Economic benefits of rare and endangered species: summary and meta-analysis

Economic benefits of rare and endangered species: summary and meta-analysis The economic value of rare, threatened and endangered species to citizens of the USA has been measured using the contingent valuation method for 18 different species. Annual willingness to pay (WTP) range from a low of $6 per household for fish such as the striped shiner to a high of $95 per household for the northern spotted owl and its old growth habitat. A regression analysis of WTP values shows that over half of the variation in WTP is explained by the change in the size of the population, whether the payment is one-time or annual, whether the respondent is a visitor or non-user and whether the species is a marine mammal or bird. This illustrates that the contingent valuation method can provide meaningful estimates of the anthropocentric benefits of preserving rare and endangered species. Thus, economic techniques are available to perform broad-based benefit-cost analyses of species preservation. However, the Safe Minimum Standard approach is offered as an alternative for endangered species preservation decisions. The values reported in this paper are most useful to assess whether the costs are likely to be disproportionate to the benefits. To date, for even the most expensive endangered species preservation effort (e.g., the northern spotted owl) the costs per household fall well below the benefits per household found in the literature. http://www.deepdyve.com/assets/images/DeepDyve-Logo-lg.png Ecological Economics Elsevier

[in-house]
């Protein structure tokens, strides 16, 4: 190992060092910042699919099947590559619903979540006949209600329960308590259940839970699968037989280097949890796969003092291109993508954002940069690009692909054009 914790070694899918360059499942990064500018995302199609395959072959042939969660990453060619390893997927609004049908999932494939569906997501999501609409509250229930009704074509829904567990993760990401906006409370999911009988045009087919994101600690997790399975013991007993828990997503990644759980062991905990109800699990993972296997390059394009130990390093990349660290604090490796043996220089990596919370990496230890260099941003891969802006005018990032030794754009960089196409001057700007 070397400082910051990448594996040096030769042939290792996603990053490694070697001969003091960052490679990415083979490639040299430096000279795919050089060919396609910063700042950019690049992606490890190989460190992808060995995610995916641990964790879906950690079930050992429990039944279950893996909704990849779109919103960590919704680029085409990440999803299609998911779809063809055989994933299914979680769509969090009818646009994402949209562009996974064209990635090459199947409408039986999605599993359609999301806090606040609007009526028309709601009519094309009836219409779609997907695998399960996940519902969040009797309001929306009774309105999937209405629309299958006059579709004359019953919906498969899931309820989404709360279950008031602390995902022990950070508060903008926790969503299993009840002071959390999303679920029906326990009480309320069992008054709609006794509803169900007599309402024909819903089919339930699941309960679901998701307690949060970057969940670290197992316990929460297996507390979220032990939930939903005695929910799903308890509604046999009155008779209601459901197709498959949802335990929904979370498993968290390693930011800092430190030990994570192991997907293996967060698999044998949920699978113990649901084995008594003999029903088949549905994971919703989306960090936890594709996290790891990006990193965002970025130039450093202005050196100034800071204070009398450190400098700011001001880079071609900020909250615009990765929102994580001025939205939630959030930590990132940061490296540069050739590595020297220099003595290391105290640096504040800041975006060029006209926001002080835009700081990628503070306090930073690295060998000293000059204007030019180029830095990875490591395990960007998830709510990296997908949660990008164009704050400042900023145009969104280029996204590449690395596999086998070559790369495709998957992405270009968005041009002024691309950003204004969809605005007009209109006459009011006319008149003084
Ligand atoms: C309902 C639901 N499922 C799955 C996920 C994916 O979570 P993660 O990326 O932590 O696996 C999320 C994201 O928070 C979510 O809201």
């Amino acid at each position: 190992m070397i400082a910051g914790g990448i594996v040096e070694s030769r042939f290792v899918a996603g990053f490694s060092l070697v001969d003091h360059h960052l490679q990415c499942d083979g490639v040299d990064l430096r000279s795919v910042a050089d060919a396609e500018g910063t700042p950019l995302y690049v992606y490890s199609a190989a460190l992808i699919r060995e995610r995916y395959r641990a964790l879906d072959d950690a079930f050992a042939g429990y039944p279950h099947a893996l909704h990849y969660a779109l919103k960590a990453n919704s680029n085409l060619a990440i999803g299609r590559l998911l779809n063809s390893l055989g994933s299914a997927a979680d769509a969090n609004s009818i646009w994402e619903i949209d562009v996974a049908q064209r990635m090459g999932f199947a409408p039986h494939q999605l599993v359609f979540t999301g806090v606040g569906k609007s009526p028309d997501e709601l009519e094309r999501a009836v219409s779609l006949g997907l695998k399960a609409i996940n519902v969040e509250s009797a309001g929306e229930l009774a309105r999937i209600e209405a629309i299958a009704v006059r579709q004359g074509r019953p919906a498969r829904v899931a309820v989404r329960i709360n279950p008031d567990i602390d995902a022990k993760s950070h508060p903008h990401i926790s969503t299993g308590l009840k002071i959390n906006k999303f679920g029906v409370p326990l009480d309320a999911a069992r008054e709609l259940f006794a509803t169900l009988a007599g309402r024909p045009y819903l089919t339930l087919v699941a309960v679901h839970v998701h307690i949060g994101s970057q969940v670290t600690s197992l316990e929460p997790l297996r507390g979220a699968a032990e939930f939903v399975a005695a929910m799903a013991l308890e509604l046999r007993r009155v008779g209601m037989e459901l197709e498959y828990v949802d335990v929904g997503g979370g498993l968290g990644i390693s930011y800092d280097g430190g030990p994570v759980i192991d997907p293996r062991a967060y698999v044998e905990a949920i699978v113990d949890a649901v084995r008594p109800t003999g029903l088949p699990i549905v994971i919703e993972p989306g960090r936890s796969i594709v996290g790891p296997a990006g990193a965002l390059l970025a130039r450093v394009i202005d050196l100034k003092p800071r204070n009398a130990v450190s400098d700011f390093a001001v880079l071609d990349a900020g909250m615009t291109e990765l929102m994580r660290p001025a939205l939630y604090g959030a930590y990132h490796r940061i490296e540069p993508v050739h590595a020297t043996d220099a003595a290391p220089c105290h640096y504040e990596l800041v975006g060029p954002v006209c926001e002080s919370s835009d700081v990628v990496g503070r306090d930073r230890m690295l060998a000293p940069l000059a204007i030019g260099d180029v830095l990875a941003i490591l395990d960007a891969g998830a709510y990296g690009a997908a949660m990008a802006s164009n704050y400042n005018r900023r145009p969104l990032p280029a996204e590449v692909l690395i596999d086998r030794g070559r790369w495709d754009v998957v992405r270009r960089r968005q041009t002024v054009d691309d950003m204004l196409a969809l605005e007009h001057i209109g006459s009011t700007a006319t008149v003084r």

Economic benefits of rare and endangered species: summary and meta-analysis

Ecological Economics, Volume 18 (3) – Sep 1, 1996

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Publisher
Elsevier
Copyright
Copyright © 1996 Elsevier Ltd
ISSN
0921-8009
D.O.I.
10.1016/0921-8009(96)00029-8
Publisher site
See Article on Publisher Site

Abstract

The economic value of rare, threatened and endangered species to citizens of the USA has been measured using the contingent valuation method for 18 different species. Annual willingness to pay (WTP) range from a low of $6 per household for fish such as the striped shiner to a high of $95 per household for the northern spotted owl and its old growth habitat. A regression analysis of WTP values shows that over half of the variation in WTP is explained by the change in the size of the population, whether the payment is one-time or annual, whether the respondent is a visitor or non-user and whether the species is a marine mammal or bird. This illustrates that the contingent valuation method can provide meaningful estimates of the anthropocentric benefits of preserving rare and endangered species. Thus, economic techniques are available to perform broad-based benefit-cost analyses of species preservation. However, the Safe Minimum Standard approach is offered as an alternative for endangered species preservation decisions. The values reported in this paper are most useful to assess whether the costs are likely to be disproportionate to the benefits. To date, for even the most expensive endangered species preservation effort (e.g., the northern spotted owl) the costs per household fall well below the benefits per household found in the literature.

Journal

Ecological EconomicsElsevier

Published: Sep 1, 1996

References

  • Contingent valuation: Is some number better than no number?
    Diamond, P.; Hausman, J.
  • Benefits of preserving old-growth forests and the spotted owl
    Hagen, D.; Vincent, J.; Welle, P.
  • Benefit transfer of outdoor recreation demand studies, 1968–1988
    Walsh, R.; Johnson, D.; McKean, J.

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